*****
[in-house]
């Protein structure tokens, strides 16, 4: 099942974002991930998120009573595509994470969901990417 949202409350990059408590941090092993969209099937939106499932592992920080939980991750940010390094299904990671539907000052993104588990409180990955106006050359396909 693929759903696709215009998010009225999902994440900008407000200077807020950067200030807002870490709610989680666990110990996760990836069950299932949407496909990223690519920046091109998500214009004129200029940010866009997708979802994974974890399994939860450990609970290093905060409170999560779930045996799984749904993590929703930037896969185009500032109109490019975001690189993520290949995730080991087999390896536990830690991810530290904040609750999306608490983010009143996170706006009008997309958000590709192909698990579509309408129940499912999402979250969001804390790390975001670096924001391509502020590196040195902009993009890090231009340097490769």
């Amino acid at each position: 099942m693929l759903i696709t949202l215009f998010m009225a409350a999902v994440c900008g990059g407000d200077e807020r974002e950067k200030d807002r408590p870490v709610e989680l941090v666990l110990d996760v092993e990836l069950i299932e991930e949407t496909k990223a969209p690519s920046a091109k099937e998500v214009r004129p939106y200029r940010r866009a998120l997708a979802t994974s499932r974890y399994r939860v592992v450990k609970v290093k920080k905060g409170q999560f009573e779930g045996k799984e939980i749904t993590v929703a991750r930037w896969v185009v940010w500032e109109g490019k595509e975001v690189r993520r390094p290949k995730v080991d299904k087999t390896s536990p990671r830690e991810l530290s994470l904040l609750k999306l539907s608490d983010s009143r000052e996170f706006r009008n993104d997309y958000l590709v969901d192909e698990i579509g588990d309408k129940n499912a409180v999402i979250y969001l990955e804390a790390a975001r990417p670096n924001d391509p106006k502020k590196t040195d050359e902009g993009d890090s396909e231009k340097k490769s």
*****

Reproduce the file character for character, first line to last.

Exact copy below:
[in-house]
């Protein structure tokens, strides 16, 4: 099942974002991930998120009573595509994470969901990417 949202409350990059408590941090092993969209099937939106499932592992920080939980991750940010390094299904990671539907000052993104588990409180990955106006050359396909 693929759903696709215009998010009225999902994440900008407000200077807020950067200030807002870490709610989680666990110990996760990836069950299932949407496909990223690519920046091109998500214009004129200029940010866009997708979802994974974890399994939860450990609970290093905060409170999560779930045996799984749904993590929703930037896969185009500032109109490019975001690189993520290949995730080991087999390896536990830690991810530290904040609750999306608490983010009143996170706006009008997309958000590709192909698990579509309408129940499912999402979250969001804390790390975001670096924001391509502020590196040195902009993009890090231009340097490769």
């Amino acid at each position: 099942m693929l759903i696709t949202l215009f998010m009225a409350a999902v994440c900008g990059g407000d200077e807020r974002e950067k200030d807002r408590p870490v709610e989680l941090v666990l110990d996760v092993e990836l069950i299932e991930e949407t496909k990223a969209p690519s920046a091109k099937e998500v214009r004129p939106y200029r940010r866009a998120l997708a979802t994974s499932r974890y399994r939860v592992v450990k609970v290093k920080k905060g409170q999560f009573e779930g045996k799984e939980i749904t993590v929703a991750r930037w896969v185009v940010w500032e109109g490019k595509e975001v690189r993520r390094p290949k995730v080991d299904k087999t390896s536990p990671r830690e991810l530290s994470l904040l609750k999306l539907s608490d983010s009143r000052e996170f706006r009008n993104d997309y958000l590709v969901d192909e698990i579509g588990d309408k129940n499912a409180v999402i979250y969001l990955e804390a790390a975001r990417p670096n924001d391509p106006k502020k590196t040195d050359e902009g993009d890090s396909e231009k340097k490769s």